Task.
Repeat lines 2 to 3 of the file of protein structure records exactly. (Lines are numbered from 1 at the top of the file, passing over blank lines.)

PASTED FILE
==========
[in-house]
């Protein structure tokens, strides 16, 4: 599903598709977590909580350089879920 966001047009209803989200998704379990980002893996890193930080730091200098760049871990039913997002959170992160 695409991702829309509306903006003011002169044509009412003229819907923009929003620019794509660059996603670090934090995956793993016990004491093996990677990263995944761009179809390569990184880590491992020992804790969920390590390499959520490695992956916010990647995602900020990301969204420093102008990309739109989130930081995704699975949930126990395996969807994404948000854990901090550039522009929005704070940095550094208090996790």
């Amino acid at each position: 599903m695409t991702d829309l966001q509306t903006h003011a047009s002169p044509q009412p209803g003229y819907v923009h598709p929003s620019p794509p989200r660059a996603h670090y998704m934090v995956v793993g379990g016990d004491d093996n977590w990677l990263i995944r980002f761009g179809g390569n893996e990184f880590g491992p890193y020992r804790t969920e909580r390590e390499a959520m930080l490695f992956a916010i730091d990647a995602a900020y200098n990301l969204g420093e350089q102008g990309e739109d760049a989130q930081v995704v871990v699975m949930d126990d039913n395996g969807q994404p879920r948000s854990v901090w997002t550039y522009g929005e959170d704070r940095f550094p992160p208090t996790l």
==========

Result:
């Protein structure tokens, strides 16, 4: 599903598709977590909580350089879920 966001047009209803989200998704379990980002893996890193930080730091200098760049871990039913997002959170992160 695409991702829309509306903006003011002169044509009412003229819907923009929003620019794509660059996603670090934090995956793993016990004491093996990677990263995944761009179809390569990184880590491992020992804790969920390590390499959520490695992956916010990647995602900020990301969204420093102008990309739109989130930081995704699975949930126990395996969807994404948000854990901090550039522009929005704070940095550094208090996790």
């Amino acid at each position: 599903m695409t991702d829309l966001q509306t903006h003011a047009s002169p044509q009412p209803g003229y819907v923009h598709p929003s620019p794509p989200r660059a996603h670090y998704m934090v995956v793993g379990g016990d004491d093996n977590w990677l990263i995944r980002f761009g179809g390569n893996e990184f880590g491992p890193y020992r804790t969920e909580r390590e390499a959520m930080l490695f992956a916010i730091d990647a995602a900020y200098n990301l969204g420093e350089q102008g990309e739109d760049a989130q930081v995704v871990v699975m949930d126990d039913n395996g969807q994404p879920r948000s854990v901090w997002t550039y522009g929005e959170d704070r940095f550094p992160p208090t996790l």